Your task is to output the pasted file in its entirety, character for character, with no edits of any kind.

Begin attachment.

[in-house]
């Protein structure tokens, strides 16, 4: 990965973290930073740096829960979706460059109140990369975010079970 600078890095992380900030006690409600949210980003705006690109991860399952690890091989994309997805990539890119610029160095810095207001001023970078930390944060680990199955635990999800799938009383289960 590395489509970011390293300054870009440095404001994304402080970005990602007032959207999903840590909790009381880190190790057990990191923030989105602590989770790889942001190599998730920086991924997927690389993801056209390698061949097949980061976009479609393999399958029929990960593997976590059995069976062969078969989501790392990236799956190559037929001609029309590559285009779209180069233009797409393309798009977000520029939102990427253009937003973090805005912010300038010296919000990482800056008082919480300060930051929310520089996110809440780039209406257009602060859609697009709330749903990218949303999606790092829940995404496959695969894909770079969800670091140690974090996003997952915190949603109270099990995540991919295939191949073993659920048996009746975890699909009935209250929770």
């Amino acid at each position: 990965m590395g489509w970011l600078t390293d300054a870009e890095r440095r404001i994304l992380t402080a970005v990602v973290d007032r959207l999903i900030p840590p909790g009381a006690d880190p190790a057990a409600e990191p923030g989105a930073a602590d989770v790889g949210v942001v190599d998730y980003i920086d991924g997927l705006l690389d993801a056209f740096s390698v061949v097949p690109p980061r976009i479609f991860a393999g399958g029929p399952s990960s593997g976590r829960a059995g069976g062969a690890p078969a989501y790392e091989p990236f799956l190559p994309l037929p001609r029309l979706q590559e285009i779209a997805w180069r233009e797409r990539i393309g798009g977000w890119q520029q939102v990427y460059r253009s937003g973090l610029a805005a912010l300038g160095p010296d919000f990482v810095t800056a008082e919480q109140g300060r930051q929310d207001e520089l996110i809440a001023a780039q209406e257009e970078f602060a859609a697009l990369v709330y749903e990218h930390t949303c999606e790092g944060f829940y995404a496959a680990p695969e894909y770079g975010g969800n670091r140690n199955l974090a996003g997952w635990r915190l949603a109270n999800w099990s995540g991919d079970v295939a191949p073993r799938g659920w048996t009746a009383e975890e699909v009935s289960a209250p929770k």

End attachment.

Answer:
[in-house]
């Protein structure tokens, strides 16, 4: 990965973290930073740096829960979706460059109140990369975010079970 600078890095992380900030006690409600949210980003705006690109991860399952690890091989994309997805990539890119610029160095810095207001001023970078930390944060680990199955635990999800799938009383289960 590395489509970011390293300054870009440095404001994304402080970005990602007032959207999903840590909790009381880190190790057990990191923030989105602590989770790889942001190599998730920086991924997927690389993801056209390698061949097949980061976009479609393999399958029929990960593997976590059995069976062969078969989501790392990236799956190559037929001609029309590559285009779209180069233009797409393309798009977000520029939102990427253009937003973090805005912010300038010296919000990482800056008082919480300060930051929310520089996110809440780039209406257009602060859609697009709330749903990218949303999606790092829940995404496959695969894909770079969800670091140690974090996003997952915190949603109270099990995540991919295939191949073993659920048996009746975890699909009935209250929770």
């Amino acid at each position: 990965m590395g489509w970011l600078t390293d300054a870009e890095r440095r404001i994304l992380t402080a970005v990602v973290d007032r959207l999903i900030p840590p909790g009381a006690d880190p190790a057990a409600e990191p923030g989105a930073a602590d989770v790889g949210v942001v190599d998730y980003i920086d991924g997927l705006l690389d993801a056209f740096s390698v061949v097949p690109p980061r976009i479609f991860a393999g399958g029929p399952s990960s593997g976590r829960a059995g069976g062969a690890p078969a989501y790392e091989p990236f799956l190559p994309l037929p001609r029309l979706q590559e285009i779209a997805w180069r233009e797409r990539i393309g798009g977000w890119q520029q939102v990427y460059r253009s937003g973090l610029a805005a912010l300038g160095p010296d919000f990482v810095t800056a008082e919480q109140g300060r930051q929310d207001e520089l996110i809440a001023a780039q209406e257009e970078f602060a859609a697009l990369v709330y749903e990218h930390t949303c999606e790092g944060f829940y995404a496959a680990p695969e894909y770079g975010g969800n670091r140690n199955l974090a996003g997952w635990r915190l949603a109270n999800w099990s995540g991919d079970v295939a191949p073993r799938g659920w048996t009746a009383e975890e699909v009935s289960a209250p929770k």